There was news last week that Universal Music Publishing signed Michael Chabon to a publishing deal. There has been a long history of novelists becoming songwriters and songwriters becoming novelists. Paulo Coelho was a famous lyricist in Brazil before he started writing best selling novels like the Alchemist. Leonard Cohen started as a novelist and eventually crossed over and became famous for his lyrics. I have been a huge fan of Michael Chabon for a while and his novel Kavalier and Clay is one of my favourites. To hear of his interest in writing pop songs was a bit surprising even if it isn’t something new for novelists.
One part of the verge article I found interesting is where the author wrote “At the very least, it’s a fascinating expression of intent from an author who’s always been interested in culture’s impact on people’s behaviour and experience.”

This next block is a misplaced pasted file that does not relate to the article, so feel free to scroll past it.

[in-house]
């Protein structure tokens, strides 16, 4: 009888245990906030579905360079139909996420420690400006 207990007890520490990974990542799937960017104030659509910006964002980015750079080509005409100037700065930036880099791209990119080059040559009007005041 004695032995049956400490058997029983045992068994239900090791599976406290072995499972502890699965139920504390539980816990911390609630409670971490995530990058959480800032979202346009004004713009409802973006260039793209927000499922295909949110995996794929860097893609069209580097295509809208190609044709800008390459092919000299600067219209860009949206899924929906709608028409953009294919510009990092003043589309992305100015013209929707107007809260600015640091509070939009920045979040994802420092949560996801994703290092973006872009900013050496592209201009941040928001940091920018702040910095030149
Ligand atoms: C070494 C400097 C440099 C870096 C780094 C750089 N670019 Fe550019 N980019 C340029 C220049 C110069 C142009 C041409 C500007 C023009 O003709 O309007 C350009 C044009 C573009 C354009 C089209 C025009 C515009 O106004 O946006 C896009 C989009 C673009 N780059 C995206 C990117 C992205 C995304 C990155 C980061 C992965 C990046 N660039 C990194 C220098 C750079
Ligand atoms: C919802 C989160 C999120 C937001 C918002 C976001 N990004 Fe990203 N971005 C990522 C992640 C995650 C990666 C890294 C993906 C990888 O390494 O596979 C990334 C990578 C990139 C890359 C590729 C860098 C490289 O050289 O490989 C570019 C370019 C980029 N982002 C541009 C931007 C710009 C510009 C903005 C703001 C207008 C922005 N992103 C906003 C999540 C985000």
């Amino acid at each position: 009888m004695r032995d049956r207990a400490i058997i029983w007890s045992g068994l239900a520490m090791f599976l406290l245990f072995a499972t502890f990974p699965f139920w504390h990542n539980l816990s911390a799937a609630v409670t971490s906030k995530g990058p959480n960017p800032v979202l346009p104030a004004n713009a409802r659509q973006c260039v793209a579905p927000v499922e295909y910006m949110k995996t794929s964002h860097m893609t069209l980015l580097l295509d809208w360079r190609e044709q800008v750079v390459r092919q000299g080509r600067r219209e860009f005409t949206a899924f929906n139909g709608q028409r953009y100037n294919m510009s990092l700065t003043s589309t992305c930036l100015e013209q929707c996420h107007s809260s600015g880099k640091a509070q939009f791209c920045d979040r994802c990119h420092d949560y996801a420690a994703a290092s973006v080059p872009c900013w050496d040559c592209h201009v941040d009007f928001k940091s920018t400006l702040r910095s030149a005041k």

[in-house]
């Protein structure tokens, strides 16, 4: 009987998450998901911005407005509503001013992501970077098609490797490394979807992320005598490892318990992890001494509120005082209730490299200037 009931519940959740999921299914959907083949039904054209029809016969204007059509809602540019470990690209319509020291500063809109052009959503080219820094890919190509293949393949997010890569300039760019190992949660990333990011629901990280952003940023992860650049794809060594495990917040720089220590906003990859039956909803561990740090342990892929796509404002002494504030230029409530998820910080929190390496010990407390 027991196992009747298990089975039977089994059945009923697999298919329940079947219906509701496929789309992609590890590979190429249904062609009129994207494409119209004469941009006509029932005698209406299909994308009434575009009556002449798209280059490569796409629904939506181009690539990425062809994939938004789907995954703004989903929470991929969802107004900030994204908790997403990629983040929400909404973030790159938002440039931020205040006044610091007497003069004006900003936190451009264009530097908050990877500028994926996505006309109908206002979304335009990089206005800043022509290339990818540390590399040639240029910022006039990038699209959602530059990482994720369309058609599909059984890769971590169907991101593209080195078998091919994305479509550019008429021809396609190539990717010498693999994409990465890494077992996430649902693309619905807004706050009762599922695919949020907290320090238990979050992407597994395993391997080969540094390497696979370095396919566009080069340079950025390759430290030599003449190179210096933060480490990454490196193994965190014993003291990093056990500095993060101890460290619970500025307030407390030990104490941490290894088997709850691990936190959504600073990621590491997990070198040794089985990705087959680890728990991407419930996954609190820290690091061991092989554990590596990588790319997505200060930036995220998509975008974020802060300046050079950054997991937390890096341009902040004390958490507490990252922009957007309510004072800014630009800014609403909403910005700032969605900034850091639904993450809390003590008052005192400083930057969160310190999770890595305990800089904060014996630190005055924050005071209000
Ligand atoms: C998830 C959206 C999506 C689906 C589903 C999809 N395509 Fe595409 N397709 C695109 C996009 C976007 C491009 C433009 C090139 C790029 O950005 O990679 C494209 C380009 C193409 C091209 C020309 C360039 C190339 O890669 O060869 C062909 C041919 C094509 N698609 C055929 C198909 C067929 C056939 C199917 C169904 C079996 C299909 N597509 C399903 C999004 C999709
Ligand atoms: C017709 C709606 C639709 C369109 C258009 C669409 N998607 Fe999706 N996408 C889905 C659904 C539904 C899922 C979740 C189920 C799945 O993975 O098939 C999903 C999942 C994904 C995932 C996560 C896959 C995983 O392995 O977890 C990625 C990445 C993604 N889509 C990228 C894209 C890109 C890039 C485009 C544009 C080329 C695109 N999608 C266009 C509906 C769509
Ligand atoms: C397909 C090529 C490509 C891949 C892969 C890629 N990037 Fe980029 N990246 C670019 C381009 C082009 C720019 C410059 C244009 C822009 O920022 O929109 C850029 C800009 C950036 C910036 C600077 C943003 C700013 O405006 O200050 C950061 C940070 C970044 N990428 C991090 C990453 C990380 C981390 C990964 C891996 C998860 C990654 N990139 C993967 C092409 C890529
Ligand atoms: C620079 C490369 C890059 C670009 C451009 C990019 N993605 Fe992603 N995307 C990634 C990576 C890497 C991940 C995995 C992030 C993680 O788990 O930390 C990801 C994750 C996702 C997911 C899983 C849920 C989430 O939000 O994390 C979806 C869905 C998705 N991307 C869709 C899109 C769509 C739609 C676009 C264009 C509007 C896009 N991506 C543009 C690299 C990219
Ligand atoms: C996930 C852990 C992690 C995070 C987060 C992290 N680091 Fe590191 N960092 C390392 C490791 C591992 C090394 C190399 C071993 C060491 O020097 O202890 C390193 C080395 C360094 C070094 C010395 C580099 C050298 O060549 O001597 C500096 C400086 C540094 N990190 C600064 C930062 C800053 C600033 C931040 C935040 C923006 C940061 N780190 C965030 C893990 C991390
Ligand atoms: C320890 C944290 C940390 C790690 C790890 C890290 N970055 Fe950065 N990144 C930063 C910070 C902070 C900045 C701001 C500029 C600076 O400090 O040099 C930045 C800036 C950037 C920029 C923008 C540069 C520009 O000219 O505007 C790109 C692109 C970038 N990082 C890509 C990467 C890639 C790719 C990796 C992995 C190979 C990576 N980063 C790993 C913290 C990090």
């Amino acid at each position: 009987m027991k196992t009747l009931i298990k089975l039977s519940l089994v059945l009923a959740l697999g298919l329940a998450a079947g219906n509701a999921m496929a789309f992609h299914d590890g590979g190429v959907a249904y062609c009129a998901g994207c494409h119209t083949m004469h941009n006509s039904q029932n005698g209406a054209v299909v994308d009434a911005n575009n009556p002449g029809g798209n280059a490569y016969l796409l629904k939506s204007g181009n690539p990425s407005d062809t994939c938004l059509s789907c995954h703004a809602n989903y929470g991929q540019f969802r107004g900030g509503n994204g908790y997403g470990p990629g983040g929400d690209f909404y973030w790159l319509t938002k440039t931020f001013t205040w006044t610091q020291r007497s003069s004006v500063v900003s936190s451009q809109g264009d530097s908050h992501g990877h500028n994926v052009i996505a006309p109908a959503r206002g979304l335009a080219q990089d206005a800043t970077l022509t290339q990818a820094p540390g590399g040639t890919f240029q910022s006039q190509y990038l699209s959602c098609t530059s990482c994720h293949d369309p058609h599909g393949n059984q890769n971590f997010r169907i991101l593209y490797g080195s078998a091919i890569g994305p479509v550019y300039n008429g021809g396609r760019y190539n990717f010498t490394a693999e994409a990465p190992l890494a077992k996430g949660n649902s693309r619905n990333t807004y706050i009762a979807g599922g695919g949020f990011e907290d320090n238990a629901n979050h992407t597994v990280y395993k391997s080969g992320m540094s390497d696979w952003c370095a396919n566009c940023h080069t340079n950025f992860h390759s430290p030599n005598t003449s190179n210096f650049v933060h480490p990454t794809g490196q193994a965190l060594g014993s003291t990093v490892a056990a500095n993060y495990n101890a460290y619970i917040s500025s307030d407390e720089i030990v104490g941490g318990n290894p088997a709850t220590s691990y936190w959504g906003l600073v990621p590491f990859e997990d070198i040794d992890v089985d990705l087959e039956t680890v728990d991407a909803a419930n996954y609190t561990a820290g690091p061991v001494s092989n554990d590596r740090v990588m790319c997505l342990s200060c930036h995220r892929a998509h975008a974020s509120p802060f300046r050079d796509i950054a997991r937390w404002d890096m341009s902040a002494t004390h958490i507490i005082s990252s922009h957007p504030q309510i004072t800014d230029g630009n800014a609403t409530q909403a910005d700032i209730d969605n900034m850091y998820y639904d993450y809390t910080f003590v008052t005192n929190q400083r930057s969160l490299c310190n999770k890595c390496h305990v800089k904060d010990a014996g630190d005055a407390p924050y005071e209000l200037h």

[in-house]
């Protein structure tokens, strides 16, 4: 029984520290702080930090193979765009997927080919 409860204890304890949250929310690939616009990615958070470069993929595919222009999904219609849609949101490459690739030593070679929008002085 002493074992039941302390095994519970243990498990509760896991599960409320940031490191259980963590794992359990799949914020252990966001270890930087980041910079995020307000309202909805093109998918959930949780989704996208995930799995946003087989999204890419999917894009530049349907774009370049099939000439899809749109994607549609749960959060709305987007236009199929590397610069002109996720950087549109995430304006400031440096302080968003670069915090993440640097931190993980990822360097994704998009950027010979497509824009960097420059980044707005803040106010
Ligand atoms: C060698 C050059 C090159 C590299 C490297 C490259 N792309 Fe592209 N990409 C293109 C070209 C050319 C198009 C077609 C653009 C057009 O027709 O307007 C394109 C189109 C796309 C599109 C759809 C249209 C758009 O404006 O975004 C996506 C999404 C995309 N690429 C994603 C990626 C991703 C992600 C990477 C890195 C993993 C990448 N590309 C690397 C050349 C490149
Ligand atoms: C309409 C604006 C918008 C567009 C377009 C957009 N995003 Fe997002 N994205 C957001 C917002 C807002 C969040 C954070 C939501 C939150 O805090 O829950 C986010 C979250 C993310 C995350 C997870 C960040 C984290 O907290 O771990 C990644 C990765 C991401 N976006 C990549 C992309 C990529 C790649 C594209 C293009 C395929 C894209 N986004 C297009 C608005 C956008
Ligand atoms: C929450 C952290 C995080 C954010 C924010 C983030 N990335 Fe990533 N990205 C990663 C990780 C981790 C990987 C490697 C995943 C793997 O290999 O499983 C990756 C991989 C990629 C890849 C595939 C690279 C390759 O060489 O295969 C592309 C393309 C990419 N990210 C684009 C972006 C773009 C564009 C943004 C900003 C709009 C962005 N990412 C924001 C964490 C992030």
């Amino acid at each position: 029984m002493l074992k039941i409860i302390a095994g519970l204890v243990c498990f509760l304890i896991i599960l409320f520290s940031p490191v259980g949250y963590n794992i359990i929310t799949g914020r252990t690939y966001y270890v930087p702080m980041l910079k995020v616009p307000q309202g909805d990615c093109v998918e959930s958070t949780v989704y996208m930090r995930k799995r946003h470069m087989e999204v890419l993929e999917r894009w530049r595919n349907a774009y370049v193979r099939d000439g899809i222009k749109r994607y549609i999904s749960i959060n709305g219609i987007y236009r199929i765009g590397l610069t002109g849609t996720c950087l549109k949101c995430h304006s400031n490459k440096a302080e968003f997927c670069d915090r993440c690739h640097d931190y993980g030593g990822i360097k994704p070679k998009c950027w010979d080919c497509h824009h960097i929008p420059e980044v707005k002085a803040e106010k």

The music business itself and the potential for a songwriter like Michael Chabon to earn mechanical royalties will probably continue to diminish every year.The recorded music business used to be a 40 billion dollar industry and has now shrunk to under 20 billion. From a business perspective it doesn’t seem like he is riding a growing wave.
We are living in a generation where people’s attention span continues to diminish each year. Kavalier and Clay was a 640 page book but a Mark Ronson song lasts just 3 minutes. It’s easy to imagine that even if people won’t pay for music anymore that at least they’ll continue to listen to it in some form. In a recent landmark study, Edison Research found that, “America is in a golden age of audio consumption and that Americans spend roughly a fourth of their waking day listening to some sort of audio.” If Michael Chabon’s main goal is to impact culture then he probably picked the perfect time.